Petaluma readers can’t get enough of Madeline Miller
The top selling titles at Copperfield’s Books, in Petaluma, for the week of April 5-April 11, 2021
For the third week since its publication, Amanda Gorman’s “The Hill We Climb: An Inaugural Poem for the Country” is the No. 1 title on Petaluma’s Bestselling Fiction and Nonfiction Books List. This not only marks the first time that a book of poetry has repeated three times in recent memory, it may be the first time since 1993 that a single individual poem has spent time on top of the list at all. That was 1993, and the poem was Maya Angelou’s “On the Pulse of the Morning,” yet another inaugural poem, in that case for President Bill Clinton. “The Hill We Climb,” by the way, will be released again in a full collection of Gorman’s poetry in September of this year.
Meanwhile, last week’s No. 2 book, Madeline Miller’s fantasy novel “Circe,” drops down to No. 3, making room for Delia Owens’ “Where the Crawdads Sing” to move from No. 10 into this week’s No. 2 spot. It should be noted that another work by Miller, her debut novel “The Song of Achilles,” also appears on the Top 10 list this week, taking the No. 6 place. While it’s not terribly unusual for two books by the same author to end up on the list at the same time – Ibram X Kendi saw three titles appear all at once in Petaluma last summer – this is the first time that Miller’s Greek mythology-based novels have shared the list in the same week. That’s remarkable because, except for one brief anomaly in the middle of March (March 18, to be precise), Miller’s two books have been taking turns on the list, alternating back and forth, since the beginning of February.
The picture this would seem to paint illustrates a kind of literary physics, a law of attraction in which readers who find their way to a book by a particular author, assuming they enjoy the work, immediately seek out other books by the same writer. To some degree, it explains what happened with Kendi. At a time of national racial self-examination, his “How to Be an Antiracist” became a must-read in Petaluma and beyond. For the next several weeks, readers eagerly moved on to other of Kendi’s works.
It happens all the time.
Sometimes, when the books in question represent an established series, as with Annie Barrows and Sophie Blackall’s “Ivy and Bean Get to Work!” the No. 1 title this week on Petaluma’s Kids and Young Adults list – and the final chapter in what is now 12 “Ivy and Bean” books – a freshly hooked reader will head right back to the bookstore for the next volume in the series.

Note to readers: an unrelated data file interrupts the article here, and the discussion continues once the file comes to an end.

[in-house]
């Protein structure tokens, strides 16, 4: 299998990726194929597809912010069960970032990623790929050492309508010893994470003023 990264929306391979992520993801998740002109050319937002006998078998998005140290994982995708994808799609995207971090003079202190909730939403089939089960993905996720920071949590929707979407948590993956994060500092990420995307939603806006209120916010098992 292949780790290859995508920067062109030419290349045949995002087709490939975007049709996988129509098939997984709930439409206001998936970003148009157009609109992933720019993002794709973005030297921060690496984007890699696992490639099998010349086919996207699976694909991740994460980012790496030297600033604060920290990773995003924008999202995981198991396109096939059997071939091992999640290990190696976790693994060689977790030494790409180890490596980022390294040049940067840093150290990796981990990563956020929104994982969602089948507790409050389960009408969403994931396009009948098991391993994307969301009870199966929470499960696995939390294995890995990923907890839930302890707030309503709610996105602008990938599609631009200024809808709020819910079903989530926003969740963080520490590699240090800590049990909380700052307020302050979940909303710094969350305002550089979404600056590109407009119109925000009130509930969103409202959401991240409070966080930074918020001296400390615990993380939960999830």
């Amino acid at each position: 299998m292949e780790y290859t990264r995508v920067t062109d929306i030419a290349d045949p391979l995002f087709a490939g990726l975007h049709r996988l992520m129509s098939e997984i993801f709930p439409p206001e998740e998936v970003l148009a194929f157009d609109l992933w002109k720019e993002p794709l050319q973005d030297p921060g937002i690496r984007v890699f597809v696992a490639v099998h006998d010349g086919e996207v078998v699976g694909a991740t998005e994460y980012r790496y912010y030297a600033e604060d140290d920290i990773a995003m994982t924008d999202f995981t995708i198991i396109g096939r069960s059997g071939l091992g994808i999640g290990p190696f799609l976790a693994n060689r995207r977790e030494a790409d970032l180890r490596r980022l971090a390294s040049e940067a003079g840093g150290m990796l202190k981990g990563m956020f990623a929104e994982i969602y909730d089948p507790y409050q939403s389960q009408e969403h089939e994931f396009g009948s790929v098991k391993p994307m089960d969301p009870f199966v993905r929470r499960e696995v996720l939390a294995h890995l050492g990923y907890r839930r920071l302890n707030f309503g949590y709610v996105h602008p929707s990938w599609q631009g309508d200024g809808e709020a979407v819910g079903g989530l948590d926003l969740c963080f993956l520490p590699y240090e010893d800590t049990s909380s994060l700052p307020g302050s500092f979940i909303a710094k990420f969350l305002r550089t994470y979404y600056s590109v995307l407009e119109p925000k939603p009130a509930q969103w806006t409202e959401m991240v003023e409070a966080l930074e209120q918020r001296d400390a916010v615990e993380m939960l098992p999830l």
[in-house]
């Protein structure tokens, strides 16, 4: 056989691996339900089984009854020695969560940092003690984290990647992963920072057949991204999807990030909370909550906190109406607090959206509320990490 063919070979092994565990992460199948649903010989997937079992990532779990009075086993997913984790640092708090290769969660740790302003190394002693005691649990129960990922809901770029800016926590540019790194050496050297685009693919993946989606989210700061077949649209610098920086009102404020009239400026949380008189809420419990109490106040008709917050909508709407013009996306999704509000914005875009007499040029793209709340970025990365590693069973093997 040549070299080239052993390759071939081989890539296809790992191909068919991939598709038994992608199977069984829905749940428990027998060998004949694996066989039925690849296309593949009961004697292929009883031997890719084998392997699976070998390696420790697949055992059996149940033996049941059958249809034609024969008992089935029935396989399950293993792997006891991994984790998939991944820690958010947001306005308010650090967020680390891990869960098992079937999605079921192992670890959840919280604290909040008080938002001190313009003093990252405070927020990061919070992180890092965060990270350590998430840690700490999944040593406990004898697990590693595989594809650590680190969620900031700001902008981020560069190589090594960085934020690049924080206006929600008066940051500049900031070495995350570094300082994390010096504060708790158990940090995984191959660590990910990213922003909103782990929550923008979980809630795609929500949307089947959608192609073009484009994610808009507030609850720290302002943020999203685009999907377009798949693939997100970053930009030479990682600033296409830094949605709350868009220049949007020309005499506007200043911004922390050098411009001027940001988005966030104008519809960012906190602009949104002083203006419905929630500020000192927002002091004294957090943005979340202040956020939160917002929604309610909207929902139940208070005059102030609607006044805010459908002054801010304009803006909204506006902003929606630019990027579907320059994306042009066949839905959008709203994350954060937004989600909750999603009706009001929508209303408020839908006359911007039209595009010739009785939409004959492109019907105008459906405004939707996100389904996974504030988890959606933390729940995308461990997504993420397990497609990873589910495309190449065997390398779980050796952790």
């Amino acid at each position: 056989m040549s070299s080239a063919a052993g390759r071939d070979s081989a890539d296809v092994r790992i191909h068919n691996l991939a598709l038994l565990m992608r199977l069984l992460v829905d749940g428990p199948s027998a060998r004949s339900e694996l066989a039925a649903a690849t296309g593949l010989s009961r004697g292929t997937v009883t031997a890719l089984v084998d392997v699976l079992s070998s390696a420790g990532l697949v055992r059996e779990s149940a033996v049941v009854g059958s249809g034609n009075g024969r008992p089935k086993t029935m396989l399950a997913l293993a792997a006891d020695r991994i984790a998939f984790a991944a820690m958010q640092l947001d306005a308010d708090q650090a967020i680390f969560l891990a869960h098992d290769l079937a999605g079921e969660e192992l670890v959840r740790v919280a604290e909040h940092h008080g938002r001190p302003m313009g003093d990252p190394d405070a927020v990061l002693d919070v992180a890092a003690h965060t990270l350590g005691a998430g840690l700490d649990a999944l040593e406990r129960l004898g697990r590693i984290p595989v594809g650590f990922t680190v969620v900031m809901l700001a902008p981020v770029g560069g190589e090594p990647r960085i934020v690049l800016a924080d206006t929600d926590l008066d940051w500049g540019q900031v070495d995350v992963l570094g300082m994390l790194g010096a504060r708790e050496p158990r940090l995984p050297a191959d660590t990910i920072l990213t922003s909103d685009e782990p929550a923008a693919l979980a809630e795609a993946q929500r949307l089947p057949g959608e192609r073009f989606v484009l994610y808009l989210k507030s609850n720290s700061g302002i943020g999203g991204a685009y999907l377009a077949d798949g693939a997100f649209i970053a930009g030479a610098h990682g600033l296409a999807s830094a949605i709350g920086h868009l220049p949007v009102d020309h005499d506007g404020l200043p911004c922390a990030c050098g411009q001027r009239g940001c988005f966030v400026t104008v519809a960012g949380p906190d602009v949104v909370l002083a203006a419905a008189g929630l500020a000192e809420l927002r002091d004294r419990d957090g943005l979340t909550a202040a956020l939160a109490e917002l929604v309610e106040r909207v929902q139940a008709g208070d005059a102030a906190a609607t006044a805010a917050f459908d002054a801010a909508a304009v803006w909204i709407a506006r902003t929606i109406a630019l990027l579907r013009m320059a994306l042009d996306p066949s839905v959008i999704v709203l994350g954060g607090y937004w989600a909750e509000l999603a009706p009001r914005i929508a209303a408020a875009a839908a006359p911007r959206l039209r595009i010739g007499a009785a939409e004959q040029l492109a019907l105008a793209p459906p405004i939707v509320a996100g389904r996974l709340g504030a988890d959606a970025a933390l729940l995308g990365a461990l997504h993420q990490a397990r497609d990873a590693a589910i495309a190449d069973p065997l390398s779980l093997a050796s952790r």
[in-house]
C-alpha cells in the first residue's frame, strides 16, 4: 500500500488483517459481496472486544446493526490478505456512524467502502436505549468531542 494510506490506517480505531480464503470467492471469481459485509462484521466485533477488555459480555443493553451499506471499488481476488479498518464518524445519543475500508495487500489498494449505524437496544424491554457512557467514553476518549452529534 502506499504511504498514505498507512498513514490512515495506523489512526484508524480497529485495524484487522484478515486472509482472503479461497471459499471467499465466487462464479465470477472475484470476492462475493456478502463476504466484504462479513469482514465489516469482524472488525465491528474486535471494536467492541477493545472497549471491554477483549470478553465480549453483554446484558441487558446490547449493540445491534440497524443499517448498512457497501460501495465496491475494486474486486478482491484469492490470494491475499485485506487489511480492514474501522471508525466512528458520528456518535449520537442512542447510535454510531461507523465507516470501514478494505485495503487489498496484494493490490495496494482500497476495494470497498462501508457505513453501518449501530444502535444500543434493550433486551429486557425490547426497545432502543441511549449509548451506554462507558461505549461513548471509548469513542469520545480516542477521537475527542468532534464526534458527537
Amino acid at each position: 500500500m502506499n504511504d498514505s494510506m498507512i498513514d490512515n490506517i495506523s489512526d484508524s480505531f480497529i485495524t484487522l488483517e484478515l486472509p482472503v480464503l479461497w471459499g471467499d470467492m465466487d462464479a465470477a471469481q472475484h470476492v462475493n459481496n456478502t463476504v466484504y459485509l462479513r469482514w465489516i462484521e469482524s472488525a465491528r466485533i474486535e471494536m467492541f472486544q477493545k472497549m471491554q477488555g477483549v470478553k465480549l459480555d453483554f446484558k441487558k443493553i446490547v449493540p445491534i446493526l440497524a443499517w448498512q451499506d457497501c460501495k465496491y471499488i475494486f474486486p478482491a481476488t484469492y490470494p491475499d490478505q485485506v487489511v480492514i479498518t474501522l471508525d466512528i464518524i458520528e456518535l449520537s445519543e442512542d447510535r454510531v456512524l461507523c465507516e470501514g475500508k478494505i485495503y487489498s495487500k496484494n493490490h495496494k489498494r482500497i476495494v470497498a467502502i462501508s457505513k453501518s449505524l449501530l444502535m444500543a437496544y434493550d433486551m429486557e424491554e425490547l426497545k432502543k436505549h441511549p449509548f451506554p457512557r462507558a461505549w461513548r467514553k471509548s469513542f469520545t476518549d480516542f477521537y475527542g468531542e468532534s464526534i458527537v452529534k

One need not buy every book in a series at once, of course, or every available title by a newly discovered author. But some people do, so smitten are they with their latest literary crush.
This, for what it’s worth, is one of the reasons that used bookstores are so popular.
Say someone gives you Christopher Moore’s “Bloodsucking Fiends” as a birthday present, and upon finishing it, you discover there are more books about Jody and Tommy, the San Francisco hipster vampires, and that, in fact, Moore has dozens of similarly transgressive and hilarious works of horror comedy. It would not be at all unusual for you to soon visit a used bookstore and carry away every Christopher Moore book on the shelf.
That, too, happens all the time.
But just replace the name Christopher Moore with that of Virginia Woolf, or Toni Morison or John Irving or Kurt Vonnegut or Anne Rice or Isabel Allende or Kazuo Ishiguro or H.G. Welles or Octavia Butler or (getting back to where we started) Ibram X Kendi, Madeline Miller, Annie Barrows and Sophie Blackall, and you will have a very good example of the literary law of attraction.
Because reading a good book just makes you want to read more good books.
And a good author is as addictive and irresistible as a really great poem.
Here are the complete Top 10 Books on Copperfield’s Fiction and Nonfiction list, along with the full Kids and Young Adults list.
FICTION & NON-FICTION
1. ‘The Hill We Climb: An Inaugural Poem for the Country,’ by Amanda Gorman – With a forward by Oprah Winfrey, this “gift edition” presents the electrifying poem Gorman read during President Joe Biden’s inauguration.
2. ‘Where the Crawdads Sing,’ by Delia Owens – The bestselling novel about a young girl name Kya who lives in a Louisiana swamp, abandoned by everyone in her life until she learns how to survive by watching the insects and swamp animals around her. Oh, and there’s a murder mystery.